With the above. and other objects in view as may appear hereinafter, reference is directed to the. accompanying drawing in which:

Iiigure. 1 is a longitudinal: sectional view of my hydraulic. elevator descent control valve taken through l-l of Figure 2 and showingthe solenoid unit. in place. I

' Figure. 2 is a sectional view thereof through 2'-.--2 of Figure. 1 with the solenoidunit omitted.

Figure 3' is a fragmentary sectional view through 3-4 of Figure. 1 showing the. throttle valve for controlling the opening and closing characteristics of the valve.

Figure 4' is a diagrammatical view illustratin the manner in which my valve. may be. incorporated in an elevator control system.

My control valve includes a valve i. The

iii)

2: valve body is provided with a lateral opening which receives an outlet fitting 2 having an outlet port 3- therein. Formed at the valve body in coaxial relation with the outlet port is a valve cylinder 4. A chamber 5 partially surrounds the valve cylinder and includes a portion interposed between the outlet port 3' and the cylinder 4. The chamber 5 communicates with an inlet port 6 which, in a construction shown, extends downwardly, but may, for convenience, be otherwise located.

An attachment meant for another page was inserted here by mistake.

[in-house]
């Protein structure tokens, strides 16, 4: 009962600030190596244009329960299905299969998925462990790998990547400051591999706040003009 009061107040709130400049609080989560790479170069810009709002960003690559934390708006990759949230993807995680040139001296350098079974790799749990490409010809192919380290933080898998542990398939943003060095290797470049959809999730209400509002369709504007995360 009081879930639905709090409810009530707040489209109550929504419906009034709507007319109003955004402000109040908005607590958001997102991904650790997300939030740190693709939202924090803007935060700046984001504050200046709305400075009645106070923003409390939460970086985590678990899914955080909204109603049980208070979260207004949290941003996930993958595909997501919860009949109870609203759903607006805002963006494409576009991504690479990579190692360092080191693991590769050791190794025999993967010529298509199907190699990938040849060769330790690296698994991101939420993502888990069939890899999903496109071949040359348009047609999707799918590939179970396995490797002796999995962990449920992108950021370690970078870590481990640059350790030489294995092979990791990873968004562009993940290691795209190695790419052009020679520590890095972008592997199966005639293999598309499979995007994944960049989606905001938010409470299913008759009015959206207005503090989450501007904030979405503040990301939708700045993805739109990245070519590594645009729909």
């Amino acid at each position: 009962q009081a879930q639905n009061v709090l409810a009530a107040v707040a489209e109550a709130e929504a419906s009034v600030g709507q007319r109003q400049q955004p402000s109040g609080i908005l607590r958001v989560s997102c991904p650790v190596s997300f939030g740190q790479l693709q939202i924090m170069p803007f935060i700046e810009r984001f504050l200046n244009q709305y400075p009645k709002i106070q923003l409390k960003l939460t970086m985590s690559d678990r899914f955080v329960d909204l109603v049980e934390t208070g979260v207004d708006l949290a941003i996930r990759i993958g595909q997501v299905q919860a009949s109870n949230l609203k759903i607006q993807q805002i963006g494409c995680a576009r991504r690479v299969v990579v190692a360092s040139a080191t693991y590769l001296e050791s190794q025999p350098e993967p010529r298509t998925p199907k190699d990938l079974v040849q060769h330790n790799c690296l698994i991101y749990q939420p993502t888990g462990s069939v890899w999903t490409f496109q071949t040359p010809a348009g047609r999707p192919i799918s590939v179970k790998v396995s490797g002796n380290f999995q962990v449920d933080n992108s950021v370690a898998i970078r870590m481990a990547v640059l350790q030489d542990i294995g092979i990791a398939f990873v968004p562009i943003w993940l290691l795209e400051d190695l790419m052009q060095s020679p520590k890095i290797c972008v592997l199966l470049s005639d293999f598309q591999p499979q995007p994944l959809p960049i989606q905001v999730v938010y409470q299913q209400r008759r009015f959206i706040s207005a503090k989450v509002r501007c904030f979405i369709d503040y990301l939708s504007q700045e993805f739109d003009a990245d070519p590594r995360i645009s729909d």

The outlet port 3 is provided with a valve seat 1 facing toward the valve cylinder 4. The area of the valveseat 1 is smaller than the area of the valve cylinder. The valve cylinder receives a valve plunger 8 and a sealed ring 9- for sliding fit in the valve cylinder. The valve plunger is provided with a valve seat II] which engages the valve seat I. The valve seat; [0 may be held in place by a. pintle sleeve H" which fits slideably in the outlet post 3'. The pintle sleeve is notched in such a manner as to form, with the outlet, orifices which gradually increase in efi'ective area as the valve is open.